This was definitely the highest priority repair I needed to make on the car. My first question was: "Which clutch and flywheel should I get?". I did not need a crazy, unsprung, ceramic clutch for the car because I will not be adding too much power to the car. I was lucky to find a guy on the RS25 forums who was selling his used ACT Streetlite Flywheel and Exedy Stage 1 Organic Clutch. He said it was only used for 5k-10k miles, so I took his word for it and bought it. I think he was only asking $300 for both of them shipped.
I went ahead and pulled the transmission out. This required the exhaust, drive shaft, and transmission crossmember to come off. Disconnecting the transmission from the engine took some work. There was a lot of chiseling going on to split them apart. Once they disconnected, I used a jack to lower it and pull it out from the bottom.
The first thing I noticed was how worn out the throwout bearing was. It was clunky, dirty, and binded up while sliding back and forth. Then I pulled off the pressure plate and took a look at the clutch and flywheel. The flywheel was in decent condition, but the pressure plate had some burn marks.
Taking a look at the transmission again, I noticed that there was a big leak coming from the shifter rod. I have a factory service manual for the car, so I looked it up to see how easy it would be to replace the seal in there. It required me to take off the transmission extension and center differential housing. I went ahead and dove right in to take it apart.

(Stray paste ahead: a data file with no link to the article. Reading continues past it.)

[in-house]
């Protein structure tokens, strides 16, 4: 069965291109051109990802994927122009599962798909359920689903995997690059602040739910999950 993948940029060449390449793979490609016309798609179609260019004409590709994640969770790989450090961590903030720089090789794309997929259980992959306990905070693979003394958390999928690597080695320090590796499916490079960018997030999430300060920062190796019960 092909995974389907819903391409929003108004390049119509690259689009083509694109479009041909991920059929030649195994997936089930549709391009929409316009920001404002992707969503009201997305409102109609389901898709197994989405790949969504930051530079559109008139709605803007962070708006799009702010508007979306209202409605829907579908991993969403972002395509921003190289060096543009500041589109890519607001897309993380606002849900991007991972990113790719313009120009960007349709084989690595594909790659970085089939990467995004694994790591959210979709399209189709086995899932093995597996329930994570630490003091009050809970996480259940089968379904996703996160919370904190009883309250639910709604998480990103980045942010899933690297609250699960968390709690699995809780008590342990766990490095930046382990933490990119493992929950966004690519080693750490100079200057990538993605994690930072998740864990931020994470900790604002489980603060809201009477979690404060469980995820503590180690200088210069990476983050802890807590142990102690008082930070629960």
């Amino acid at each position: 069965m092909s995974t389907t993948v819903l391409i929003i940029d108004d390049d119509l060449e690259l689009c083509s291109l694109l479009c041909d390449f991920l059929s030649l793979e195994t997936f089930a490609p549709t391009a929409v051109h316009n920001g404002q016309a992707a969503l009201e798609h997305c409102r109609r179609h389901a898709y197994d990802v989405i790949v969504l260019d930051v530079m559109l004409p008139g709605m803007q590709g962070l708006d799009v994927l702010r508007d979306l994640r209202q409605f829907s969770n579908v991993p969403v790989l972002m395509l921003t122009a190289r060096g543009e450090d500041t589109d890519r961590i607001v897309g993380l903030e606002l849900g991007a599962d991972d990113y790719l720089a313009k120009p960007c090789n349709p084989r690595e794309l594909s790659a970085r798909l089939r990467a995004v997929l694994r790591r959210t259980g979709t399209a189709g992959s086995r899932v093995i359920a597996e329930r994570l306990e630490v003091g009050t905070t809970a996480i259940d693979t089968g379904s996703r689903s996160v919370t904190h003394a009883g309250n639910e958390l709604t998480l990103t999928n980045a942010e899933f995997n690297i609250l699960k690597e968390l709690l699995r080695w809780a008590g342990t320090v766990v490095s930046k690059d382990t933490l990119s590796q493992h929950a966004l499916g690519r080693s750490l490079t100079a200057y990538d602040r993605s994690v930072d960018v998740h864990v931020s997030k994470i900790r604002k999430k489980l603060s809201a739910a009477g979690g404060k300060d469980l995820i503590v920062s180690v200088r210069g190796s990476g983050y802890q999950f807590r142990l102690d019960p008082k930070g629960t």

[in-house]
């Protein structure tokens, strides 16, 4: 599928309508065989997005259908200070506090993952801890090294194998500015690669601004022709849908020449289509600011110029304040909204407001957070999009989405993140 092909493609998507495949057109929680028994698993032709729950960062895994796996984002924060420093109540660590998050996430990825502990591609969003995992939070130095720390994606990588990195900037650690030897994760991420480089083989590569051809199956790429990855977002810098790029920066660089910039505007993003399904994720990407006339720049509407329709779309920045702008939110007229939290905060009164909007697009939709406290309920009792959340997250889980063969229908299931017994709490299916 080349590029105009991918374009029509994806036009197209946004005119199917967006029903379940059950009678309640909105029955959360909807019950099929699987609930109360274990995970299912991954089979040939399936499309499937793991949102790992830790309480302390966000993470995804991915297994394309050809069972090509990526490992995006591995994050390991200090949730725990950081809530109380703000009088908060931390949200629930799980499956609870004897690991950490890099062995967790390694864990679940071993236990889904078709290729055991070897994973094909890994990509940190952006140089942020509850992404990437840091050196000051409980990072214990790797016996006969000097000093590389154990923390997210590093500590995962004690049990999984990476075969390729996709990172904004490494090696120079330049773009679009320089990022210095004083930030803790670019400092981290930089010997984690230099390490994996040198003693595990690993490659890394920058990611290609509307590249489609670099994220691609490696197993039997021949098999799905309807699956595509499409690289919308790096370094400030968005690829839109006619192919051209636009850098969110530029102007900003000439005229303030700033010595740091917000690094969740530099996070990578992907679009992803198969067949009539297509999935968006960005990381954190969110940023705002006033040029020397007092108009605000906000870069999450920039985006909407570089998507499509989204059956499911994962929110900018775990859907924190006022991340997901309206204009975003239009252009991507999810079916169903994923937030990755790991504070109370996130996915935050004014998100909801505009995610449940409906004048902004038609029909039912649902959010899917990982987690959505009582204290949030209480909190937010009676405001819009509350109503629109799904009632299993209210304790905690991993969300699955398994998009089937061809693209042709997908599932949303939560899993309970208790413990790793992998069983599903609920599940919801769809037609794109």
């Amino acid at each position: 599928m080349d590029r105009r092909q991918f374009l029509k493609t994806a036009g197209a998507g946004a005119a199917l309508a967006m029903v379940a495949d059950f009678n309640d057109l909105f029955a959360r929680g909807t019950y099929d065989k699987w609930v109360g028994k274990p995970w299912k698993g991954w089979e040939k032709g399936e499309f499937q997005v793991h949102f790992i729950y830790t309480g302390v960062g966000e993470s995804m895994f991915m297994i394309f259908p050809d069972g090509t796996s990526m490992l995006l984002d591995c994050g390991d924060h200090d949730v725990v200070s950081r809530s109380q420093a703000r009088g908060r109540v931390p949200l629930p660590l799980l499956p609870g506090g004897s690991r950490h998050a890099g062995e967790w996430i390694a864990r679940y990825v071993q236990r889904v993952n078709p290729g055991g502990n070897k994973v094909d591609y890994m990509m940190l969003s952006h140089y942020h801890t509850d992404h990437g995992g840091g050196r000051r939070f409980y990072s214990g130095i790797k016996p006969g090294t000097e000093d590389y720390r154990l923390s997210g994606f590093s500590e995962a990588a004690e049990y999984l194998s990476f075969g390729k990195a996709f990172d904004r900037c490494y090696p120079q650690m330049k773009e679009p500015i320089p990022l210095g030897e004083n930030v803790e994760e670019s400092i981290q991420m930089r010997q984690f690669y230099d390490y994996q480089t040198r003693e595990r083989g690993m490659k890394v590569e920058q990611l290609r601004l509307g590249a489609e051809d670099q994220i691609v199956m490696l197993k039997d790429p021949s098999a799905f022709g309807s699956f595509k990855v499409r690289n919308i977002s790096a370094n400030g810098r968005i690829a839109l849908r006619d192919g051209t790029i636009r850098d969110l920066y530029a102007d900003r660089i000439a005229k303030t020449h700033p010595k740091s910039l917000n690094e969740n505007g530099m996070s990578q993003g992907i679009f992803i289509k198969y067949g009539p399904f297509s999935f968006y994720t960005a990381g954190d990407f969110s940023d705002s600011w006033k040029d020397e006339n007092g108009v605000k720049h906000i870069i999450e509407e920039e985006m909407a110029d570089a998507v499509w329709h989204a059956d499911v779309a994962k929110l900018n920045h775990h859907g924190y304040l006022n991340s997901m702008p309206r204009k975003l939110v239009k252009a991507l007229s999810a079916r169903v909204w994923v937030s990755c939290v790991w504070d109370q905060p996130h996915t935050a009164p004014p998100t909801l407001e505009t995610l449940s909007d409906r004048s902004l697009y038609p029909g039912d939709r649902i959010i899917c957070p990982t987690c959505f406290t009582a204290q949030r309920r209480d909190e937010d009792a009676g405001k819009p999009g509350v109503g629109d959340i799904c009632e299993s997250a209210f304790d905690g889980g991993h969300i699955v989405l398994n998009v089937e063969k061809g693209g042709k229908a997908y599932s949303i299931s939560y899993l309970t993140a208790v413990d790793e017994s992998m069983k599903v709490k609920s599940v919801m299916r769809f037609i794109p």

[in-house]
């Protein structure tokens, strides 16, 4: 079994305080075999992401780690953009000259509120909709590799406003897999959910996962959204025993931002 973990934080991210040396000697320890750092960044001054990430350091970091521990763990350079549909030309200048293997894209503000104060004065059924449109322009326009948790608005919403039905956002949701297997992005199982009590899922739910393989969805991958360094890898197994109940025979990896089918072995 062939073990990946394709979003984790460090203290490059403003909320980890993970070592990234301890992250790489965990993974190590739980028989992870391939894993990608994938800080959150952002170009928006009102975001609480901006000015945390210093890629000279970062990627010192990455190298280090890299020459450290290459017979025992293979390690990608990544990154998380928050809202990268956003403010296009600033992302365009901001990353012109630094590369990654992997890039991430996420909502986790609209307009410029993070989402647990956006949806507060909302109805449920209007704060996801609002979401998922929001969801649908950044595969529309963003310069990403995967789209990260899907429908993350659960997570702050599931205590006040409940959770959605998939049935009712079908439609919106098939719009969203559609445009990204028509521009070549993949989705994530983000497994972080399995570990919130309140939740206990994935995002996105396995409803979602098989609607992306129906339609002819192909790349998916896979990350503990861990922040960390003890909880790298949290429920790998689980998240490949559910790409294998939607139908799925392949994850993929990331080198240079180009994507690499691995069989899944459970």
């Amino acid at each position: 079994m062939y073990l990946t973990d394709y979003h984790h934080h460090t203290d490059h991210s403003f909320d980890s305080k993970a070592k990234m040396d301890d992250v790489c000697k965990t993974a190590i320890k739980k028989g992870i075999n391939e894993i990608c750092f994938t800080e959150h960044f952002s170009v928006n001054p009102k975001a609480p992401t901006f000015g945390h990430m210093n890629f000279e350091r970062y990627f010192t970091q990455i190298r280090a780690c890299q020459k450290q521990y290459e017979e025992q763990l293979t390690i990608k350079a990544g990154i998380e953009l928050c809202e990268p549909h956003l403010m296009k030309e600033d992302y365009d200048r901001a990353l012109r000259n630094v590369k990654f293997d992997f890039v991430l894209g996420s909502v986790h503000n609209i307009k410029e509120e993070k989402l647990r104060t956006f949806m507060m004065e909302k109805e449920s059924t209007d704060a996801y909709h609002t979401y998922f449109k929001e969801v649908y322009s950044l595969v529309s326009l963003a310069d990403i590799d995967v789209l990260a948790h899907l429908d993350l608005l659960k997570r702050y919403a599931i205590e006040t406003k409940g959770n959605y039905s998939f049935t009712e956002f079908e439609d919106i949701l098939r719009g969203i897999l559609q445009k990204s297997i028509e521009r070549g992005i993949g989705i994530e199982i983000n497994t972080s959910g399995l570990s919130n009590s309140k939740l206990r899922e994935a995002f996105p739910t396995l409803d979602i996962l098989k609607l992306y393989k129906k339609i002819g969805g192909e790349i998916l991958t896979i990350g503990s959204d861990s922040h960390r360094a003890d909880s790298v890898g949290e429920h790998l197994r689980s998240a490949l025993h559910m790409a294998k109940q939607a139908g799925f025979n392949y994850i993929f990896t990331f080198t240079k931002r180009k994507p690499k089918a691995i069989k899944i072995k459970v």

In a short amount of time, I was in! The first thing I noticed was just how good the condition of this transmission was. I did not see metal flakes or chipped parts at all. Quite impressive for 205K miles!
Looking closer, I noticed that the failed seal introduced another problem. It let moisture into the transmission and made the part adjacent to it, the main shaft rear plate, develop a layer of rust. It made me feel better about doing all of this work just to fix a relatively minor problem, only to find out how important it really was.
I hand sanded it down lightly to remove the rust. I did not want to sand it down perfectly, because the thickness of this part is important. It acts as a supporting spacer for the extension end of the main shaft. The part comes in a 5.50mm and a 5.63mm version to account for the bearing protrusion from the end of the main transmission case. Probably more than you care to know, but it just proves the point that this thickness should not be changed.
After putting the main shaft rear plate back on and doing a thorough cleaning of the insides, I put the new shifter rod seal in and started putting the case back together. I was torquing the extension case bolts to spec, but my 3/8" torque wrench ended up braking and snapping the long bolt. I ended up having to take it apart again to extract the bolt. It was one of those 2am nights again, so that did not put me in a good mood.
I did not have a clutch alignment tool, so I ended up ordering it online. A couple days later, I put on the new clutch and flywheel.
Stay tuned for part 5 where I start working on the brakes, including removing ABS and upgrading the rotor sizes.